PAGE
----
The widespread floods across parts of Andhra Pradesh, Gujarat, and Maharashtra come as a distressing reminder of the continuing lack of intelligent water management policies as well as disaster preparedness. Thousands of villages and some cities in these States have been inundated resulting in huge loss of lives and property. While it is true that the monsoon is unpredictable, and prognoses linked with global warming suggest that the pattern of the monsoon will be more uneven, the possibility of unexpected and heavy precipitation must be factored into water management planning. Floods are not inevitable; they are man-made and often the consequence of poor water management. They also bring into question the efficacy of dams, which are built ostensibly to control floods and alleviate drought. But, as has been evident in this last week, much of the flooding, particularly in Maharashtra, has been the consequence of huge releases of water from dams. This was done to relieve the pressure of impounded water on the dam wall as a dam burst could have led to far greater devastation. Yet, the irony cannot be missed. The areas affected most are not necessarily those that received the highest rainfall. They were inundated because they lay downstream of a dam. In Maharashtra, for instance, as many as 10 dams had to release large quantities of water within 24 hours after four days of incessant rains. As a result, over 2,000 villages in 104 taluks spread over 19 districts were affected and more than two lakh hectares of agricultural land were damaged. The State government has been forced to call in the army to help evacuate over one lakh people and has appealed to the Centre for funds to tackle the emergency. At the beginning of this week, of the 1,651 small and big dams in Maharashtra, over 500 were overflowing. The story is not dissimilar in Gujarat, where apart from the unexpectedly heavy rain, the release of water from the Ukai dam submerged 60 per cent of the bustling city of Surat, known for its diamond cutting industry.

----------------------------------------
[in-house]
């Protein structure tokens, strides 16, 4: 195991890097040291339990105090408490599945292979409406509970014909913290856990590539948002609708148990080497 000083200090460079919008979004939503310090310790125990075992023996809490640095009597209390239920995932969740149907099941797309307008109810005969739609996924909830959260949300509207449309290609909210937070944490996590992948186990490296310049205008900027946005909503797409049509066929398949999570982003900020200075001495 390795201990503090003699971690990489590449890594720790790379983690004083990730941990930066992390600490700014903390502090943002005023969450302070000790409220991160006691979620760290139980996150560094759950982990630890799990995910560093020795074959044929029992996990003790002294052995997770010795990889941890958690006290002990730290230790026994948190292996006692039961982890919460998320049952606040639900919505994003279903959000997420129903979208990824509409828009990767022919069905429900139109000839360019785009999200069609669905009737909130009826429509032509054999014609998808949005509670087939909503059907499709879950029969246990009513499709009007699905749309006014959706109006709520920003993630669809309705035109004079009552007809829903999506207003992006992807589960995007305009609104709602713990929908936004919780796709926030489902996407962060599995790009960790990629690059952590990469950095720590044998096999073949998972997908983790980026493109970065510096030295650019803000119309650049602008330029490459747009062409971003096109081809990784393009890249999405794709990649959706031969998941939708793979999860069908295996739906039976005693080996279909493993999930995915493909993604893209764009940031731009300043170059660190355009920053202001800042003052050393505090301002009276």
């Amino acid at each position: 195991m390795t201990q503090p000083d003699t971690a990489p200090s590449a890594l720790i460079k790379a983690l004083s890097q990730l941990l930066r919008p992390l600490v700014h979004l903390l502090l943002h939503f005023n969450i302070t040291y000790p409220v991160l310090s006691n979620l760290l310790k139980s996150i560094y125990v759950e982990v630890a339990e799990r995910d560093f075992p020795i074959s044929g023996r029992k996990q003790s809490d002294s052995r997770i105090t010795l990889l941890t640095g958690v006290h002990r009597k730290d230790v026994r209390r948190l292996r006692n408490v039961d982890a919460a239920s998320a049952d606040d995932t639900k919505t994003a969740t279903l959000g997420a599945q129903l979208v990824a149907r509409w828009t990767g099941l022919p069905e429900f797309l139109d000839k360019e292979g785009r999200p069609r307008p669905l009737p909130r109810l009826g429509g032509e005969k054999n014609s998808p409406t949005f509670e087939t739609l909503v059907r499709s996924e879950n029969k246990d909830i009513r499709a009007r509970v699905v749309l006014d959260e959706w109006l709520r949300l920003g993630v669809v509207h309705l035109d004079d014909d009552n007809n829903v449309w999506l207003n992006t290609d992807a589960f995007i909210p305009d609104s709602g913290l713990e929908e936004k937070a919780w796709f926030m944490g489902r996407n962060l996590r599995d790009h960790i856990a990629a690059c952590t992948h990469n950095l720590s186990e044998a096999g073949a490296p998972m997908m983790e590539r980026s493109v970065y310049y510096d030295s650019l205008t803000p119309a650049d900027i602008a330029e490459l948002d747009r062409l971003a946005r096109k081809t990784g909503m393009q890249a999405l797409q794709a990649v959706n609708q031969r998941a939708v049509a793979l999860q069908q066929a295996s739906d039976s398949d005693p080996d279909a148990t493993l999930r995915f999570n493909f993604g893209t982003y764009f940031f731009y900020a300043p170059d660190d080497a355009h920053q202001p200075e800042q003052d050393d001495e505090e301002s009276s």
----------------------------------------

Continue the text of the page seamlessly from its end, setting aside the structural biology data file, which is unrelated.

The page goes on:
While the safety of dams is important and excessive impoundment cannot be risked, there are other aspects, apart from heavy rainfall, that put dams at risk. Overflowing dams suggest that the forests in the catchment areas are not able to absorb the excessive runoff. Despite decades of efforts to promote afforestation in catchment areas, it is evident that this has not worked and forests continue to be decimated. Conserving catchment areas is one of the most crucial aspects of water management. More dams, or the inter-linking of rivers, will not control floods when nature turns overly generous. Technological solutions cannot work in isolation and have to go hand in hand with conserving natural safeguards, such as forests, and preparing for the unexpected. Without such an overall approach, India will continue to deal with floods and droughts as annual disasters that require relief and rehabilitation.